Whether you suspect a peritoneal mesothelioma misdiagnosis or have already been diagnosed, it’s important to get a second opinion from an experienced mesothelioma specialist.

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Misdiagnosing Mesothelioma Stage

Even if a doctor identifies a patient’s condition as mesothelioma, there can still be a misdiagnosis when it comes to determining the disease stage.

Mesothelioma doctor speaking to an elderly male about their treatment plan

Treating mesothelioma at different stages requires different approaches, which means that misdiagnosing the mesothelioma stage can be just as harmful as a misdiagnosis in and of itself.

Typically, only patients whose cancer is localized (early-stage) can undergo curative surgery to remove their tumors. Patients with advanced (late-stage) cancer are usually ineligible for surgeries that can improve their life expectancy.

Properly diagnosing the mesothelioma stage can help ensure that patients can access the most effective treatments  — including new treatments available in clinical trials.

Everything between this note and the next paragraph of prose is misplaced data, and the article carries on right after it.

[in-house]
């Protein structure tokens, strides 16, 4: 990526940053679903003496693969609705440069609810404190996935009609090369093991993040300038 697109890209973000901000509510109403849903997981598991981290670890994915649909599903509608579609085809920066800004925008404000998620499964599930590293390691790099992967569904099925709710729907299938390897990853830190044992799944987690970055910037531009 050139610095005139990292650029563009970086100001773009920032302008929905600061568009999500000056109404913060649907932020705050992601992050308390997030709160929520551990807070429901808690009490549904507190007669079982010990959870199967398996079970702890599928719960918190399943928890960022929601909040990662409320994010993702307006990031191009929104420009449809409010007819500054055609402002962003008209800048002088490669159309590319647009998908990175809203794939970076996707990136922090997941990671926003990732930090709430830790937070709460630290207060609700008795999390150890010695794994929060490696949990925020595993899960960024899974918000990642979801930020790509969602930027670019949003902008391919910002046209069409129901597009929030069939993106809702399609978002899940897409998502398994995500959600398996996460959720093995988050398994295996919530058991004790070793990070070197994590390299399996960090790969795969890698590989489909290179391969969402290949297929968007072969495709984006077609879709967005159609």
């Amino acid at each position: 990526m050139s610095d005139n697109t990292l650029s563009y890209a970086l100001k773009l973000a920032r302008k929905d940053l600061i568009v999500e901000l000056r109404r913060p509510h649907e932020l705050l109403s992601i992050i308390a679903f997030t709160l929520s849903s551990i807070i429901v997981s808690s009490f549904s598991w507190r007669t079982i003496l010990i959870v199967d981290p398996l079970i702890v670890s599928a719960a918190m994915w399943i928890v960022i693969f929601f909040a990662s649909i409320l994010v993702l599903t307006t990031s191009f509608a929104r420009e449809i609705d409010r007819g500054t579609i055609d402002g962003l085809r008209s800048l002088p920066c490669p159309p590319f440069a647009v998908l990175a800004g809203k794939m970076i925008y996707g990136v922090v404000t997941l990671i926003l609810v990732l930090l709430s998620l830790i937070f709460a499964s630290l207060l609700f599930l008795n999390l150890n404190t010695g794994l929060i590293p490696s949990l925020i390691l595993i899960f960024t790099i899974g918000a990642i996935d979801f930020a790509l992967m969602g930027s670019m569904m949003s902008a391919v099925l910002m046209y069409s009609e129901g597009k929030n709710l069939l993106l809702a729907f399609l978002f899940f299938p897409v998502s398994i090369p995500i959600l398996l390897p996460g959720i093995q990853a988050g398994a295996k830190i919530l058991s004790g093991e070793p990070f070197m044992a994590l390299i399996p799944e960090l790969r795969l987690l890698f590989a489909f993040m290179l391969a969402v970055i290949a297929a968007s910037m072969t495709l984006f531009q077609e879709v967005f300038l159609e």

Find top specialists who can properly diagnose and treat you with our Free Mesothelioma Doctor Match.

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How Is Mesothelioma Misdiagnosed?

Because mesothelioma is so rare, it is not usually the first thing that comes to a doctor’s mind when a patient reports their symptoms.

Here’s how diagnosing mesothelioma can go awry: 

  • When viewed under a microscope, mesothelioma cells may resemble other metastatic (advanced) cancer cells. Doctors may also misdiagnose a patient’s mesothelioma cell type in some cases.
  • Pathologists test fluid or tissue samples using specialized “stains” to indicate whether cancer is present. However, staining patterns alone can lead to misdiagnosis without considering other features of the tumor and the patient’s medical history.
  • Despite CT scans (computed tomography scans) and X-rays being generally reliable when identifying common cancers, mesothelioma is so rare that a biopsy is often needed to see the full picture.